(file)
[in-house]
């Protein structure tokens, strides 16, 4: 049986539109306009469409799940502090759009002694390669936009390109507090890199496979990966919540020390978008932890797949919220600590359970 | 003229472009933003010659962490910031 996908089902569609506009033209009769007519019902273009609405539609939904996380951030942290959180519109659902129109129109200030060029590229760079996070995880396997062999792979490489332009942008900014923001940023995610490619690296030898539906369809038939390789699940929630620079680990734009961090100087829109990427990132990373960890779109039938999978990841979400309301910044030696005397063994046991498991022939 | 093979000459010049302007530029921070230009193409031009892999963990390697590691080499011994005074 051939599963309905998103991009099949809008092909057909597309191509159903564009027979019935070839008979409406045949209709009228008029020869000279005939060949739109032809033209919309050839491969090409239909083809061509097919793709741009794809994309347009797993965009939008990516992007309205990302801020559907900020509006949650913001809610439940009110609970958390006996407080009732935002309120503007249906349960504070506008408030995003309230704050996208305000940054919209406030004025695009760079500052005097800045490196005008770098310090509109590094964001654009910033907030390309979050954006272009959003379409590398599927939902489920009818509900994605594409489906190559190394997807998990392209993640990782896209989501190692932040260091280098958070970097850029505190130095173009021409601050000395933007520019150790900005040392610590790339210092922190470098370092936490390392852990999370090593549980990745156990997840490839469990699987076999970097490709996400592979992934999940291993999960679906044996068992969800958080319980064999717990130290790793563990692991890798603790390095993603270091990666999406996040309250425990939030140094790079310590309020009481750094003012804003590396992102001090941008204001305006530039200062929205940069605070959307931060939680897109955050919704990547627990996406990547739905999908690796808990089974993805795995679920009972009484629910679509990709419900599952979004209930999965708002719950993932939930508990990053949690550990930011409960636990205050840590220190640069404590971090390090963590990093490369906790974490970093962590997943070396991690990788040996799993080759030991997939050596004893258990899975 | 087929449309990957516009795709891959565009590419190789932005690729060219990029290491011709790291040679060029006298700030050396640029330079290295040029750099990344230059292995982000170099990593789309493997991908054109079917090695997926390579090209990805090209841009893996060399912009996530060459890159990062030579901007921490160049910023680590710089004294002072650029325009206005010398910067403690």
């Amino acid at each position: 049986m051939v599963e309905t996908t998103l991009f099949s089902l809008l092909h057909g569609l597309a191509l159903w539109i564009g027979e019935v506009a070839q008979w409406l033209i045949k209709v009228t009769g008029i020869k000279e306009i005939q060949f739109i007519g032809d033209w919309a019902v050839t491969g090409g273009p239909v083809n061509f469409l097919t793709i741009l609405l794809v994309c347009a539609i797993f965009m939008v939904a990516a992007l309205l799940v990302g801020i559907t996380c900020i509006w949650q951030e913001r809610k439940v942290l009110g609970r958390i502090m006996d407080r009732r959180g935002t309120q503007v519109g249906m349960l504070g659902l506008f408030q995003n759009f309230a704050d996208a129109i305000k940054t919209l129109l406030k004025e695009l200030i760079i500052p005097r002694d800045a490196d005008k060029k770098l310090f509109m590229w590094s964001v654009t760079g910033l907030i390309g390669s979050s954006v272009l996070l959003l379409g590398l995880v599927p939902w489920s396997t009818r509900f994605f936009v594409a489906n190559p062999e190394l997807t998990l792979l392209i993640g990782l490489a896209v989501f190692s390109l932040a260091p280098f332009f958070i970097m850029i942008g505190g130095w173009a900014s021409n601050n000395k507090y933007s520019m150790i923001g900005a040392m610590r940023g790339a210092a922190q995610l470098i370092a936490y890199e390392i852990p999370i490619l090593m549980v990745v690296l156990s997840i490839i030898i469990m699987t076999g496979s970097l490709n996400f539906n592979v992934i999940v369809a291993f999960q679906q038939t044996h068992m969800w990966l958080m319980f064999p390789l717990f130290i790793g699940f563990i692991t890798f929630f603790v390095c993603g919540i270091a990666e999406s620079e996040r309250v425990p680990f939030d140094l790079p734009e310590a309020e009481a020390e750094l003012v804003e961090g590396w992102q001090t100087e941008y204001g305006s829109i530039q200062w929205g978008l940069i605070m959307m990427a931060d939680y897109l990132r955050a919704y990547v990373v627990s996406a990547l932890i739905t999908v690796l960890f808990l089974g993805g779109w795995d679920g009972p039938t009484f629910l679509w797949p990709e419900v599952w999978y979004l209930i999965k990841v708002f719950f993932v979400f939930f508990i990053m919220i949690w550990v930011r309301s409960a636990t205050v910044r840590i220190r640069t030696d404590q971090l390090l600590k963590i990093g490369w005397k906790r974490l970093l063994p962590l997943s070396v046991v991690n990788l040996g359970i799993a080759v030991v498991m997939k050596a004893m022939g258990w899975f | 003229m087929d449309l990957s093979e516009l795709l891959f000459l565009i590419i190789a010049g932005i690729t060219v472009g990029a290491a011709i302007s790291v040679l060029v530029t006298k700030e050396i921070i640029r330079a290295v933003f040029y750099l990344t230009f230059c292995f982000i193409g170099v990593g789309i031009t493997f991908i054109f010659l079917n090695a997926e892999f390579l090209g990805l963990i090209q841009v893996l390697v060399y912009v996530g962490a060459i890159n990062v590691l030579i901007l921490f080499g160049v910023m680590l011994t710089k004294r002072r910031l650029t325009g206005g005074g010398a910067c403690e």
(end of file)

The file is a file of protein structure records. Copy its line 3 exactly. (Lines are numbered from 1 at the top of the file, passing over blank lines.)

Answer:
């Amino acid at each position: 049986m051939v599963e309905t996908t998103l991009f099949s089902l809008l092909h057909g569609l597309a191509l159903w539109i564009g027979e019935v506009a070839q008979w409406l033209i045949k209709v009228t009769g008029i020869k000279e306009i005939q060949f739109i007519g032809d033209w919309a019902v050839t491969g090409g273009p239909v083809n061509f469409l097919t793709i741009l609405l794809v994309c347009a539609i797993f965009m939008v939904a990516a992007l309205l799940v990302g801020i559907t996380c900020i509006w949650q951030e913001r809610k439940v942290l009110g609970r958390i502090m006996d407080r009732r959180g935002t309120q503007v519109g249906m349960l504070g659902l506008f408030q995003n759009f309230a704050d996208a129109i305000k940054t919209l129109l406030k004025e695009l200030i760079i500052p005097r002694d800045a490196d005008k060029k770098l310090f509109m590229w590094s964001v654009t760079g910033l907030i390309g390669s979050s954006v272009l996070l959003l379409g590398l995880v599927p939902w489920s396997t009818r509900f994605f936009v594409a489906n190559p062999e190394l997807t998990l792979l392209i993640g990782l490489a896209v989501f190692s390109l932040a260091p280098f332009f958070i970097m850029i942008g505190g130095w173009a900014s021409n601050n000395k507090y933007s520019m150790i923001g900005a040392m610590r940023g790339a210092a922190q995610l470098i370092a936490y890199e390392i852990p999370i490619l090593m549980v990745v690296l156990s997840i490839i030898i469990m699987t076999g496979s970097l490709n996400f539906n592979v992934i999940v369809a291993f999960q679906q038939t044996h068992m969800w990966l958080m319980f064999p390789l717990f130290i790793g699940f563990i692991t890798f929630f603790v390095c993603g919540i270091a990666e999406s620079e996040r309250v425990p680990f939030d140094l790079p734009e310590a309020e009481a020390e750094l003012v804003e961090g590396w992102q001090t100087e941008y204001g305006s829109i530039q200062w929205g978008l940069i605070m959307m990427a931060d939680y897109l990132r955050a919704y990547v990373v627990s996406a990547l932890i739905t999908v690796l960890f808990l089974g993805g779109w795995d679920g009972p039938t009484f629910l679509w797949p990709e419900v599952w999978y979004l209930i999965k990841v708002f719950f993932v979400f939930f508990i990053m919220i949690w550990v930011r309301s409960a636990t205050v910044r840590i220190r640069t030696d404590q971090l390090l600590k963590i990093g490369w005397k906790r974490l970093l063994p962590l997943s070396v046991v991690n990788l040996g359970i799993a080759v030991v498991m997939k050596a004893m022939g258990w899975f | 003229m087929d449309l990957s093979e516009l795709l891959f000459l565009i590419i190789a010049g932005i690729t060219v472009g990029a290491a011709i302007s790291v040679l060029v530029t006298k700030e050396i921070i640029r330079a290295v933003f040029y750099l990344t230009f230059c292995f982000i193409g170099v990593g789309i031009t493997f991908i054109f010659l079917n090695a997926e892999f390579l090209g990805l963990i090209q841009v893996l390697v060399y912009v996530g962490a060459i890159n990062v590691l030579i901007l921490f080499g160049v910023m680590l011994t710089k004294r002072r910031l650029t325009g206005g005074g010398a910067c403690e």